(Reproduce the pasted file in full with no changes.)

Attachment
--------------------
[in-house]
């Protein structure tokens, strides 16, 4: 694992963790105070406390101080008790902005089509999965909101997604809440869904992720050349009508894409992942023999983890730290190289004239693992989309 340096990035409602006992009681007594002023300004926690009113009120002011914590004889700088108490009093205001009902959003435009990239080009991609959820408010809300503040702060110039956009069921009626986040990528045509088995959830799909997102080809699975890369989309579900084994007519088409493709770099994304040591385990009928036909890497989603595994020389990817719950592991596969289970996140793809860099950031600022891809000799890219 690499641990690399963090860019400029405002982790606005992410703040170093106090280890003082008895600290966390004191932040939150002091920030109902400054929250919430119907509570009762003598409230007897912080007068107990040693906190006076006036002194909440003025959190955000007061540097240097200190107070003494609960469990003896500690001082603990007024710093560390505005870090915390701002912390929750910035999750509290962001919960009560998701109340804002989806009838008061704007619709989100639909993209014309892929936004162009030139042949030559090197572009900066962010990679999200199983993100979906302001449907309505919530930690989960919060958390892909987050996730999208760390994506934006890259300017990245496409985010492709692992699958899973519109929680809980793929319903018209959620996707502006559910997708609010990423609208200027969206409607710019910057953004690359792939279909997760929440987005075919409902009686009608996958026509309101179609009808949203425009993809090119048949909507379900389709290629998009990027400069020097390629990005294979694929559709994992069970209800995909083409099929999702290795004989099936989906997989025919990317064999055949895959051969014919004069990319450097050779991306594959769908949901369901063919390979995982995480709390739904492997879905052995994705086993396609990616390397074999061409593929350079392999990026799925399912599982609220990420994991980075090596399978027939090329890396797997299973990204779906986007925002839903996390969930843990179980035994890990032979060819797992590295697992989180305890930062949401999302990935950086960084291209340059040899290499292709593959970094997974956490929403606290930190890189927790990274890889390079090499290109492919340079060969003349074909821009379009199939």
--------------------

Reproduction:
[in-house]
């Protein structure tokens, strides 16, 4: 694992963790105070406390101080008790902005089509999965909101997604809440869904992720050349009508894409992942023999983890730290190289004239693992989309 340096990035409602006992009681007594002023300004926690009113009120002011914590004889700088108490009093205001009902959003435009990239080009991609959820408010809300503040702060110039956009069921009626986040990528045509088995959830799909997102080809699975890369989309579900084994007519088409493709770099994304040591385990009928036909890497989603595994020389990817719950592991596969289970996140793809860099950031600022891809000799890219 690499641990690399963090860019400029405002982790606005992410703040170093106090280890003082008895600290966390004191932040939150002091920030109902400054929250919430119907509570009762003598409230007897912080007068107990040693906190006076006036002194909440003025959190955000007061540097240097200190107070003494609960469990003896500690001082603990007024710093560390505005870090915390701002912390929750910035999750509290962001919960009560998701109340804002989806009838008061704007619709989100639909993209014309892929936004162009030139042949030559090197572009900066962010990679999200199983993100979906302001449907309505919530930690989960919060958390892909987050996730999208760390994506934006890259300017990245496409985010492709692992699958899973519109929680809980793929319903018209959620996707502006559910997708609010990423609208200027969206409607710019910057953004690359792939279909997760929440987005075919409902009686009608996958026509309101179609009808949203425009993809090119048949909507379900389709290629998009990027400069020097390629990005294979694929559709994992069970209800995909083409099929999702290795004989099936989906997989025919990317064999055949895959051969014919004069990319450097050779991306594959769908949901369901063919390979995982995480709390739904492997879905052995994705086993396609990616390397074999061409593929350079392999990026799925399912599982609220990420994991980075090596399978027939090329890396797997299973990204779906986007925002839903996390969930843990179980035994890990032979060819797992590295697992989180305890930062949401999302990935950086960084291209340059040899290499292709593959970094997974956490929403606290930190890189927790990274890889390079090499290109492919340079060969003349074909821009379009199939």